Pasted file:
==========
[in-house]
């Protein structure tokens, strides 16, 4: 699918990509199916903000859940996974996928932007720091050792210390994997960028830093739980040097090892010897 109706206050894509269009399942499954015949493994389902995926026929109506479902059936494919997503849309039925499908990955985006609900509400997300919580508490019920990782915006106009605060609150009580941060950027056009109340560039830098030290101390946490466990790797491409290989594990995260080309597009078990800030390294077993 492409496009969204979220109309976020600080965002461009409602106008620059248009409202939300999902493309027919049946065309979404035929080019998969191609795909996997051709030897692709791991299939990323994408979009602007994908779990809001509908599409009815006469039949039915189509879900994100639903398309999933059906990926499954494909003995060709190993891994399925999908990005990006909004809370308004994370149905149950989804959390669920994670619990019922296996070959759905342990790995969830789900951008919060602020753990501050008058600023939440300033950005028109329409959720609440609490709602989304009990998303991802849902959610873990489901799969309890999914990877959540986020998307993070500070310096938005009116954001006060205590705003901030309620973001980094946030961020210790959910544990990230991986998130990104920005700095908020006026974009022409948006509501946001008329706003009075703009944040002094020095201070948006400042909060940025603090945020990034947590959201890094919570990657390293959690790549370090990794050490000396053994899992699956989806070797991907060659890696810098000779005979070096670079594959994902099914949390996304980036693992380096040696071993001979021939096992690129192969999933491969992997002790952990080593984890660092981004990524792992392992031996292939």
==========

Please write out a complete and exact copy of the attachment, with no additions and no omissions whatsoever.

[in-house]
């Protein structure tokens, strides 16, 4: 699918990509199916903000859940996974996928932007720091050792210390994997960028830093739980040097090892010897 109706206050894509269009399942499954015949493994389902995926026929109506479902059936494919997503849309039925499908990955985006609900509400997300919580508490019920990782915006106009605060609150009580941060950027056009109340560039830098030290101390946490466990790797491409290989594990995260080309597009078990800030390294077993 492409496009969204979220109309976020600080965002461009409602106008620059248009409202939300999902493309027919049946065309979404035929080019998969191609795909996997051709030897692709791991299939990323994408979009602007994908779990809001509908599409009815006469039949039915189509879900994100639903398309999933059906990926499954494909003995060709190993891994399925999908990005990006909004809370308004994370149905149950989804959390669920994670619990019922296996070959759905342990790995969830789900951008919060602020753990501050008058600023939440300033950005028109329409959720609440609490709602989304009990998303991802849902959610873990489901799969309890999914990877959540986020998307993070500070310096938005009116954001006060205590705003901030309620973001980094946030961020210790959910544990990230991986998130990104920005700095908020006026974009022409948006509501946001008329706003009075703009944040002094020095201070948006400042909060940025603090945020990034947590959201890094919570990657390293959690790549370090990794050490000396053994899992699956989806070797991907060659890696810098000779005979070096670079594959994902099914949390996304980036693992380096040696071993001979021939096992690129192969999933491969992997002790952990080593984890660092981004990524792992392992031996292939």